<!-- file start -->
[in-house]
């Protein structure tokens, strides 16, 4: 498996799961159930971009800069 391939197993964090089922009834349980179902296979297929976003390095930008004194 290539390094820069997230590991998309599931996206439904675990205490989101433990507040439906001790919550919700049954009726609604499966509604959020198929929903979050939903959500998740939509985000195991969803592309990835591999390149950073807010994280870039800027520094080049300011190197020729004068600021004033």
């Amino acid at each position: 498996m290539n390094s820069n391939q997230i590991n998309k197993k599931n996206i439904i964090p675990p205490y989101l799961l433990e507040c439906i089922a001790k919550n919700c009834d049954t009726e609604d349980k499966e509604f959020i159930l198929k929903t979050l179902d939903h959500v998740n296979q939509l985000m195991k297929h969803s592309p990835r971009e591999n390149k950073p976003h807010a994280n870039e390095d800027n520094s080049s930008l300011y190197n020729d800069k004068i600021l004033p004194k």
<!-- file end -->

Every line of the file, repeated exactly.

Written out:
[in-house]
């Protein structure tokens, strides 16, 4: 498996799961159930971009800069 391939197993964090089922009834349980179902296979297929976003390095930008004194 290539390094820069997230590991998309599931996206439904675990205490989101433990507040439906001790919550919700049954009726609604499966509604959020198929929903979050939903959500998740939509985000195991969803592309990835591999390149950073807010994280870039800027520094080049300011190197020729004068600021004033």
């Amino acid at each position: 498996m290539n390094s820069n391939q997230i590991n998309k197993k599931n996206i439904i964090p675990p205490y989101l799961l433990e507040c439906i089922a001790k919550n919700c009834d049954t009726e609604d349980k499966e509604f959020i159930l198929k929903t979050l179902d939903h959500v998740n296979q939509l985000m195991k297929h969803s592309p990835r971009e591999n390149k950073p976003h807010a994280n870039e390095d800027n520094s080049s930008l300011y190197n020729d800069k004068i600021l004033p004194k």